being on the board. Managing and directing are not the same thing. There is the
collective responsibility, different legal duties and responsibilities. It is
about operating beyond your function and specialism," says Weston.

people need to start to emphasise HR’s strategic nature, he adds.
"Managing directors and financial directors tend not to understand that
concept  very well. HR professionals
really have to blow their own trumpet more. They have to say, ‘This company
will not work unless you have an effective HR strategy in place’. They could be
leaking their best people like a sieve and not know it."

the HR professional looking to progress up the greasy pole, it appears the
question of acquiring an MBA is increasingly becoming one of when rather than
if. Of course, some HR high-fliers will continue to make it to the board without
MBAs. But, if HR professionals want to win the battle to become an integral
part of their organisation’s strategic and business objectives, then the MBA
must become a key weapon in their arsenal.

MBAs come in the pecking order


can be a useful tool for focusing on business issues or problems, but they are
more usually for the serious academic. Nevertheless, they can add gravitas to
an already solid CV


Masters Degree:

should be able to show an advanced 
level of academic and conceptual thinking and understand their function
inside out. But while they should give a sense of the broader business picture,
they may also be tightly focused on a specific function or discipline

* * *


a credible grounding in general management and administration skills. Graduates
will be expected to be able to "think outside the box" when it comes
to their function, be real business players and, probably, on a fast-track to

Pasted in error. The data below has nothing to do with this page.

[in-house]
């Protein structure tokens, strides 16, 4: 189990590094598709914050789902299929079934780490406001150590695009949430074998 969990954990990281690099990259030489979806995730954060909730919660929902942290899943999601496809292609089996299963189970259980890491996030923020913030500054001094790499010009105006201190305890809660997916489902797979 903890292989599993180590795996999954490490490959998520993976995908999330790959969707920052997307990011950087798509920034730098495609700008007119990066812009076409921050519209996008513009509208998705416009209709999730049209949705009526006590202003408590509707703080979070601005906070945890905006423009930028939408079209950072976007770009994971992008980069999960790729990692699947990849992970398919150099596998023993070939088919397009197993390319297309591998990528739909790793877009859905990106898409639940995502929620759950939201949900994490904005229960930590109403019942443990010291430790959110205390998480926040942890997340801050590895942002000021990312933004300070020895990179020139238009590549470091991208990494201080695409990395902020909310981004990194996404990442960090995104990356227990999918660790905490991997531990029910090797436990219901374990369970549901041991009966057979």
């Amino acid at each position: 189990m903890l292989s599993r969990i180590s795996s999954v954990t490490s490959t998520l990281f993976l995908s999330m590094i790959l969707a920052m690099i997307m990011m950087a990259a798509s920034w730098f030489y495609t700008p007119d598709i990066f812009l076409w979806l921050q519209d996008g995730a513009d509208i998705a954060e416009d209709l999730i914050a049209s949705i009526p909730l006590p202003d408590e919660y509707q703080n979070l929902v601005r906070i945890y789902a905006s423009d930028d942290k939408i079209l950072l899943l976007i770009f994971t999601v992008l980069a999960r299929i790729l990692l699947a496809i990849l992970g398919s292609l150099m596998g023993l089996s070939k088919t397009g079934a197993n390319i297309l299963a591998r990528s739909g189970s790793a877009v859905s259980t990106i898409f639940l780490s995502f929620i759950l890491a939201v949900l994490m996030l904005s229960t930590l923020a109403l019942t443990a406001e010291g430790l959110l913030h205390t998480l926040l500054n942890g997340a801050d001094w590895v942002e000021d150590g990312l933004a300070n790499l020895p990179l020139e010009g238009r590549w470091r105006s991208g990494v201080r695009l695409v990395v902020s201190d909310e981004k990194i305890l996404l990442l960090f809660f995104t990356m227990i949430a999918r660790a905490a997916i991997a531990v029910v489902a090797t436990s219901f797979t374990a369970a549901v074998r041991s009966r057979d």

the board

* * * *


you’re thinking widely about your field and how best to work within your

* *


vital qualification for any self-respecting HR professional, but worth getting
behind you as fast as possible and then moving on



* * * * stand for excellent, through to * which has less relevance

skills need continuous updating

achieved, an MBA will need updating. Indeed, a central tenet of any good MBA
programme is an expectation for life-long and continuous professional development.

MBA students are generally encouraged to remain in touch with their colleges
throughout the rest of their professional working life.

months ago, AMBA launched MBAcademy as a specific initiative to tap into this
need for life-long learning among MBA graduates. The academy offers members a
series of five-day refresher courses designed to update their management skills
with the latest thinking, open them up to new ideas and simply allow them time
to rethink some of their management beliefs.

other initiatives, Roffey Park launched its Strategic HR Network in September.

forum comprises some 30 HR professionals who can share views, contacts, best
practice and hold discussions at least twice a year. The members will also be
given software to allow them to keep in touch through their computers outside
the meetings.

article first appeared in the February 2002 edition of
Global HR
magazine.  To subscribe click here